would certainly qualify in the minds of reasonable jurors as ‘resist[ant]’ or ‘antagoni[stic]’ to Hughes’s treatment, if for no other reason than the point . . . explained by an EEOC guideline: ‘When an employee communicates to her employer a belief that the employer has engaged in . . . a form of employment discrimination, that communication’ virtually always ‘constitutes the employee’s opposition to the activity.’

Id. at 851.  The Court expressly rejected the Sixth Circuit’s holding in Bell v. Safety Grooving & Grinding, in which the Sixth Circuit ruled that just “answering questions” falls short of “opposition,” that the opposition clause “demands active, consistent ‘opposing’ activities to warrant . . . protection against retaliation,” and that an employee must “instigat[e] or initiat[e]” a complaint to be covered.” Id. (quoting Bell, supra, at 610)  According to the Supreme Court, “though these requirements obviously exemplify opposition as commonly understood, they are not limits of it.” Id.  Indeed, the Supreme Court described the Sixth Circuit’s definition as “freakish”:

‘Oppose’ goes beyond ‘active, consistent’ behavior in ordinary discourse . . . Countless people were known to ‘oppose’ slavery before Emancipation, or are said to ‘oppose’ capital punishment today, without writing public letters, taking to the streets, or resisting the government. And we would call it ‘opposition’ if an employee took a stand against an employer’s discriminatory practices not by ‘instigating’ action, but by standing pat, say, by refusing to follow a supervisor’s order to fire a junior worker for discriminatory reasons.  There is, then, no reason to doubt that a person can ‘oppose’ by responding to someone else’s question just as surely as by provoking the discussion, and nothing in the statute requires a freakish rule protecting an employee who reports discrimination on her own initiative but not one who reports the same discrimination in the same words when her boss asks a question.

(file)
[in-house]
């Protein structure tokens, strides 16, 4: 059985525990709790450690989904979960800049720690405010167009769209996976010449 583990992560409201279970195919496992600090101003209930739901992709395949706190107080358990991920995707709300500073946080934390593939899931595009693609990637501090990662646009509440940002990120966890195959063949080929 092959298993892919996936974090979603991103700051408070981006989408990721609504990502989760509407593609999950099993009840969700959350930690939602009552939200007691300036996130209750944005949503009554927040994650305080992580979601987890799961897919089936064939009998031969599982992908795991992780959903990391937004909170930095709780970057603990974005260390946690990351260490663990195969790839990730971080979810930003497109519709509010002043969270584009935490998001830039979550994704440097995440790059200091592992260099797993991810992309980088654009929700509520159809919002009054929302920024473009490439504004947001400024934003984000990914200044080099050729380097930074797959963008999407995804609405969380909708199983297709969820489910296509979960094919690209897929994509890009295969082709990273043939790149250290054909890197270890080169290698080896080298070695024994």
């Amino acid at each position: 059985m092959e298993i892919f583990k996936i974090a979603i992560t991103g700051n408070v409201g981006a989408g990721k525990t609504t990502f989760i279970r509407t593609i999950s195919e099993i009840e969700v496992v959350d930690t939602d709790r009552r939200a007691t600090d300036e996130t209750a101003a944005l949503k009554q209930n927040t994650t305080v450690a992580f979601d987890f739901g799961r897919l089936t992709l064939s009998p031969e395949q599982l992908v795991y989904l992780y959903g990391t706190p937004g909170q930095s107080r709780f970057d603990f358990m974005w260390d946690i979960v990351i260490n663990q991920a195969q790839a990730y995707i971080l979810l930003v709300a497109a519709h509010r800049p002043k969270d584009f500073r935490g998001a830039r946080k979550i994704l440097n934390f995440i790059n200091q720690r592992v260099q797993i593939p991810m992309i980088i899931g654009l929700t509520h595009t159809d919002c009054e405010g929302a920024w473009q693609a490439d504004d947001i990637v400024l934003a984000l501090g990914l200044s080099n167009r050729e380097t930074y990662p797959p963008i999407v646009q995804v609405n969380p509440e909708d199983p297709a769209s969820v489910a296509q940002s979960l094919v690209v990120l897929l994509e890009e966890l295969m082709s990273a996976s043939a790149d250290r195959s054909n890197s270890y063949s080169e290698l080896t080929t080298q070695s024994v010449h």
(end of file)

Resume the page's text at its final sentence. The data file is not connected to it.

Id.  The Supreme Court rejected the argument that its holding would make employers less likely to conduct investigations, since employers still have “a strong inducement to ferret out and put a stop to any discriminatory activity in their operations as a way to break the circuit of imputed liability” under the Farragher/Ellerth affirmative defense. Id. at 852.
Concurring opinion

In a concurring opinion, Justice Alito, with Justice Thomas joining, said that while the term “oppose” does not mean that a complaint must be “instigated or initiated” by the employee, “the primary definitions of the term ‘oppose’ do, however, require conduct that is active and purposive.”  Id. at 854.  Justice Alito expressed concern that the Court’s definition of “opposition” may include “opinions,” a definition which “embraces silent opposition.”  According to Justice Alito, all of the other protected conduct, such as making a charge, testifying, or assisting or participating in an investigation, “requires active and purposive conduct.” Id.  Justice Alito said that it was therefore questionable whether “silent” opposition was covered by the “opposition clause,” and that the Court’s definition “would open the door to retaliation claims by employees who never expressed a word of opposition to their employers”:

Suppose, for example, that an employee alleges that he or she expressed opposition while informally chatting with a co-worker at the proverbial water cooler or in a workplace telephone conversation that was overheard by a co-worker.  Or suppose that an employee alleges that such a conversation occurred after work at a restaurant or tavern frequented by co-workers or at a neighborhood picnic attended by a friend or relative of a supervisor.

Id.  Because retaliation claims are sometimes permitted on the basis of the amount of time lapsed between the purported “opposition” and the adverse employment action alone, Justice Alito said that an employee claiming retaliation may be able to establish causation “simply by showing that, within some time period prior to the adverse action, the employer, by some indirect means, became aware of the views that the employee had expressed.”  Nevertheless, because Justice Alito agreed with the decision as it applied to Vicky Crawford, he concurred in the judgment.

Practical Analysis & Advice

Because of the broad interpretation of the term “opposition” that the Supreme Court has now applied in Crawford, and because of the potential applicability of the Court’s definition to other anti-retaliation statutes, it is likely that the Crawford decision will result in an increased number of retaliation claims by employees.  In order to reduce the risk of violating the law when conducting internal investigations into allegations of discrimination, employers should remind employees of the company’s own anti-retaliation policy, and that the employees will not be retaliated against in any way for participating in the investigation.  Employers should also take the opportunity to remind employees of all available avenues for reporting potential retaliation, whether to the employee’s supervisor, a human resource department, or other management.  Finally, employers should be particularly cautious (or meticulous, if need be) about taking any adverse actions against participants in internal investigations.  This will hopefully minimize the potential for violations of the law, and by extension the potential for claims by employees.